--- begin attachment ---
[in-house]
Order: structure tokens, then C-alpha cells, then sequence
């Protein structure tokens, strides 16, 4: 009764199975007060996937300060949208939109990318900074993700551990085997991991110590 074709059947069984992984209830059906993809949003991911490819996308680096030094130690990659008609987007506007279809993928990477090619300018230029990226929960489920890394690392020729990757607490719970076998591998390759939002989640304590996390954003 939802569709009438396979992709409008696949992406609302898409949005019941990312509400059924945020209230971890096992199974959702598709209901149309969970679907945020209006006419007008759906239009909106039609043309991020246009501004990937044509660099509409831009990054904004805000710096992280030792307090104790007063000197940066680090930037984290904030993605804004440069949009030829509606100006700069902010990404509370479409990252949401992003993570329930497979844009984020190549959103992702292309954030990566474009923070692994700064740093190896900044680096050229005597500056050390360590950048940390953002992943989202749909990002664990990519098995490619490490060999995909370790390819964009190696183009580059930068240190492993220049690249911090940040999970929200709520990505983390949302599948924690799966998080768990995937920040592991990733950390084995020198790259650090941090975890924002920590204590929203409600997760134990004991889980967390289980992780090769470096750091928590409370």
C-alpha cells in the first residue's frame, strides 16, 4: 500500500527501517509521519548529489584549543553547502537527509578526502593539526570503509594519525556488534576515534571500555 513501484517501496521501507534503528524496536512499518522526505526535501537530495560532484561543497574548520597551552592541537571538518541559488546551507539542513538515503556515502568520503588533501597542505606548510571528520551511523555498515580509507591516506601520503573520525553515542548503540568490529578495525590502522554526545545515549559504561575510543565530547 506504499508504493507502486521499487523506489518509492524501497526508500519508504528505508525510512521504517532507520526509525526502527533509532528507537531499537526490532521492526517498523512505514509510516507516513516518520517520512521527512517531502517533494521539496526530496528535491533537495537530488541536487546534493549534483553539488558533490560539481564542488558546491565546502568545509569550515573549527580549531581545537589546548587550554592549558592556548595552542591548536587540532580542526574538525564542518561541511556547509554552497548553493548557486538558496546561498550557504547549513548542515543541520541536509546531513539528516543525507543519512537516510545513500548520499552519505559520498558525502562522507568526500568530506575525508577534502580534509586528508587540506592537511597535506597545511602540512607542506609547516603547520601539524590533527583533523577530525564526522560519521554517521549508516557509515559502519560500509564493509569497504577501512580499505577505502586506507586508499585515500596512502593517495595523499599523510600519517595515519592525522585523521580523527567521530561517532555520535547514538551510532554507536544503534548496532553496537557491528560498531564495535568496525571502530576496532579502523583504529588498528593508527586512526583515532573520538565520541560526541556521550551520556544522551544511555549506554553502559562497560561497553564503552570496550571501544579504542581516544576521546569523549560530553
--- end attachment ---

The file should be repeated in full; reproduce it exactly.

[in-house]
Order: structure tokens, then C-alpha cells, then sequence
């Protein structure tokens, strides 16, 4: 009764199975007060996937300060949208939109990318900074993700551990085997991991110590 074709059947069984992984209830059906993809949003991911490819996308680096030094130690990659008609987007506007279809993928990477090619300018230029990226929960489920890394690392020729990757607490719970076998591998390759939002989640304590996390954003 939802569709009438396979992709409008696949992406609302898409949005019941990312509400059924945020209230971890096992199974959702598709209901149309969970679907945020209006006419007008759906239009909106039609043309991020246009501004990937044509660099509409831009990054904004805000710096992280030792307090104790007063000197940066680090930037984290904030993605804004440069949009030829509606100006700069902010990404509370479409990252949401992003993570329930497979844009984020190549959103992702292309954030990566474009923070692994700064740093190896900044680096050229005597500056050390360590950048940390953002992943989202749909990002664990990519098995490619490490060999995909370790390819964009190696183009580059930068240190492993220049690249911090940040999970929200709520990505983390949302599948924690799966998080768990995937920040592991990733950390084995020198790259650090941090975890924002920590204590929203409600997760134990004991889980967390289980992780090769470096750091928590409370």
C-alpha cells in the first residue's frame, strides 16, 4: 500500500527501517509521519548529489584549543553547502537527509578526502593539526570503509594519525556488534576515534571500555 513501484517501496521501507534503528524496536512499518522526505526535501537530495560532484561543497574548520597551552592541537571538518541559488546551507539542513538515503556515502568520503588533501597542505606548510571528520551511523555498515580509507591516506601520503573520525553515542548503540568490529578495525590502522554526545545515549559504561575510543565530547 506504499508504493507502486521499487523506489518509492524501497526508500519508504528505508525510512521504517532507520526509525526502527533509532528507537531499537526490532521492526517498523512505514509510516507516513516518520517520512521527512517531502517533494521539496526530496528535491533537495537530488541536487546534493549534483553539488558533490560539481564542488558546491565546502568545509569550515573549527580549531581545537589546548587550554592549558592556548595552542591548536587540532580542526574538525564542518561541511556547509554552497548553493548557486538558496546561498550557504547549513548542515543541520541536509546531513539528516543525507543519512537516510545513500548520499552519505559520498558525502562522507568526500568530506575525508577534502580534509586528508587540506592537511597535506597545511602540512607542506609547516603547520601539524590533527583533523577530525564526522560519521554517521549508516557509515559502519560500509564493509569497504577501512580499505577505502586506507586508499585515500596512502593517495595523499599523510600519517595515519592525522585523521580523527567521530561517532555520535547514538551510532554507536544503534548496532553496537557491528560498531564495535568496525571502530576496532579502523583504529588498528593508527586512526583515532573520538565520541560526541556521550551520556544522551544511555549506554553502559562497560561497553564503552570496550571501544579504542581516544576521546569523549560530553